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Denver voters could consider shorter term limits for elected leaders next year

Council members are exploring a ballot initiative and want citizen input
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Posted at 3:12 PM, Jul 15, 2023

DENVER — Denver City Council members are considering introducing a ballot initiative that would reduce the length of time the city’s elected officials could stay in office.

No resolution has been filed yet. Council members say they’re just in the listening stage.

But they’re curious to see what Denver citizens think.

Denver residents are invited to share their thoughts through an online survey.

Denver City Councilwoman Amanda Sawyer, who represents District 5, said term limits were something she heard voters talking about on the campaign trail.

“People [were] saying 12 years feels too long. Eight years would be better,” said Sawyer, who along with her colleague, Councilwoman Amanda Sandoval, is thinking of introducing a ballot initiative.

Sawyer said if they move forward, the initiative would be put on the Nov. 2024 ballot.

“It’s something that I think we really want to take our time with because it is a controversial topic,” said Sawyer.

If approved by voters, it would reduce the maximum time the mayor, city council members, the clerk and recorder, and the city auditor could stay in office from 12 years (three terms) to eight years (two terms).

“I think eight years is probably long enough,” said Sawyer, who will begin her second term on Monday. “If it's good enough for the president of the United States and it's good enough for our governor and our legislature, it's probably good enough for us.”

In 1994, Colorado voters approved an amendment to the state constitution which limited local elected officials to two terms in office.

Denver voters could consider shorter term limits for elected leaders next year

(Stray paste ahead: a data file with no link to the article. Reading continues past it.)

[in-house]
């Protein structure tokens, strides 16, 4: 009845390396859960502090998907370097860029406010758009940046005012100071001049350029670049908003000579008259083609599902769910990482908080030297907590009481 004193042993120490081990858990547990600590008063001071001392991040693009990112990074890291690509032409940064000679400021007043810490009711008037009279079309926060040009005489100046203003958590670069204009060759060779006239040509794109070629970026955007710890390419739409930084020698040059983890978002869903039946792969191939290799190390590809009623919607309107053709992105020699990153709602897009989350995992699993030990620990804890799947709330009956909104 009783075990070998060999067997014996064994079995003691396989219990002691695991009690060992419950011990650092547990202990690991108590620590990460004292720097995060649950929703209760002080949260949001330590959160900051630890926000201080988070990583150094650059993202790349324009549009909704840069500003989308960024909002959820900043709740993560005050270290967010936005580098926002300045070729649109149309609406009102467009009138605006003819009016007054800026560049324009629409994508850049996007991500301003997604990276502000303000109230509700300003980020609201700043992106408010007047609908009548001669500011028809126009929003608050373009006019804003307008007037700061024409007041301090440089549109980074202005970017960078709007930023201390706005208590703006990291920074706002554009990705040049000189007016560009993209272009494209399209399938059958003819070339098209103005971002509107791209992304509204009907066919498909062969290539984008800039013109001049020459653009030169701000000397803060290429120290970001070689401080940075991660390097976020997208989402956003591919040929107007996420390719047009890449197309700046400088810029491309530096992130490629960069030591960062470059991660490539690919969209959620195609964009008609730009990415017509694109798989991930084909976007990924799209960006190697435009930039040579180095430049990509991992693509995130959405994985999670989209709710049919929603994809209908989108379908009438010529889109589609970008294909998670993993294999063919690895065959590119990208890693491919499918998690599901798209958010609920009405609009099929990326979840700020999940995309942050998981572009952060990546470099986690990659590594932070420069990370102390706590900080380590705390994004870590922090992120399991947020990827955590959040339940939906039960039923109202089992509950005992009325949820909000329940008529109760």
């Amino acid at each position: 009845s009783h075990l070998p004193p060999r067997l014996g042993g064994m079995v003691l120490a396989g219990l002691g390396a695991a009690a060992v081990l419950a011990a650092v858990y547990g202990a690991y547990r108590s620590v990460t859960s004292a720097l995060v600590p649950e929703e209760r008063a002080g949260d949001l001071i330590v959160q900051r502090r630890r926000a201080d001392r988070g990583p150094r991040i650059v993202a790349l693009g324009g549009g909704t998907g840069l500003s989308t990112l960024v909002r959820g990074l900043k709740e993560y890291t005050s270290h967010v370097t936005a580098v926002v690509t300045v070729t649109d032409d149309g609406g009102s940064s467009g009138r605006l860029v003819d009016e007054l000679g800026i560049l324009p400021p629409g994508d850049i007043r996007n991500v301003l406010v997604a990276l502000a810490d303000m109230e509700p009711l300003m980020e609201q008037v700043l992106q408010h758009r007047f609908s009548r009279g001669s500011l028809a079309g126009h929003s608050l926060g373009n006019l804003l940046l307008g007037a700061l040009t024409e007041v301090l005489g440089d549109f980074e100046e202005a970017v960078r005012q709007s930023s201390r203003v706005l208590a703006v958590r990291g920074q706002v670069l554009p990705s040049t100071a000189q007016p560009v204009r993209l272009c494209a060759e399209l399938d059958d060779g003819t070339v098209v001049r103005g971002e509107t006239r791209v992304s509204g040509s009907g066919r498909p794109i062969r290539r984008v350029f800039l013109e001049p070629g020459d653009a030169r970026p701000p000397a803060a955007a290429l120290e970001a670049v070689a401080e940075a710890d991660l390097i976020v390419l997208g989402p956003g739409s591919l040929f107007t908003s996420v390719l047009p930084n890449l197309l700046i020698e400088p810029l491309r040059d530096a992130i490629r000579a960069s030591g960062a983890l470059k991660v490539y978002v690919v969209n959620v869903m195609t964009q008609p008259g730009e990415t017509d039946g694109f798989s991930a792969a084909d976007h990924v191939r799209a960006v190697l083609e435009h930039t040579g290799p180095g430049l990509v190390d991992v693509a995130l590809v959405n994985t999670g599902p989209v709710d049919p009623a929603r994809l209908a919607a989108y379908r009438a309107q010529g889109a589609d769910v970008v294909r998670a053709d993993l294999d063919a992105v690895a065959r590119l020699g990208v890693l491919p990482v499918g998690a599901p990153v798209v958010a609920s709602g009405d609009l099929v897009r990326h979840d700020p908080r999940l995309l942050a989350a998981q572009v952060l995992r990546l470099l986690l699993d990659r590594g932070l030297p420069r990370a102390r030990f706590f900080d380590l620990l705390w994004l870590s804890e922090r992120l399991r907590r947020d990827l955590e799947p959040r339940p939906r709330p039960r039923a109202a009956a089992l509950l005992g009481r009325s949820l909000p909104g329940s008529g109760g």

But the amendment also gave local voters the power to change this in their community as they deemed it necessary.

In 2000, Denver voters did just that, approving a measure to allow the city’s elected leaders to serve for three terms or 12 years.

Now, more than 20 years later, Denver voters could decide to go back to the two-term limit.

“There are really good arguments on both sides and so that's why I wanted to hear from the community,” said Sawyer.

Sawyer said she will be chairing a charter review committee during the council’s new term, which begins on Monday.

She said if plans for the ballot initiative move forward, this committee would be tasked with examining all sides of the issue.

Supporters of shorter-term limits generally believe it is a way to hold elected officials more accountable and ensures they don’t become too powerful in one position.

Opponents of shorter-term limits believe the experience an elected leader builds up over time, including becoming an expert on important policy issues, benefits their constituents.

Denver residents have until July 31 to take the survey.

Sawyer says the comments section will be especially important in helping her decide whether to move forward with the ballot initiative.

Sawyer says the shorter term limits would not apply to the elected city officials taking office on Monday, since they ran for office under the current 12-year term limit law.


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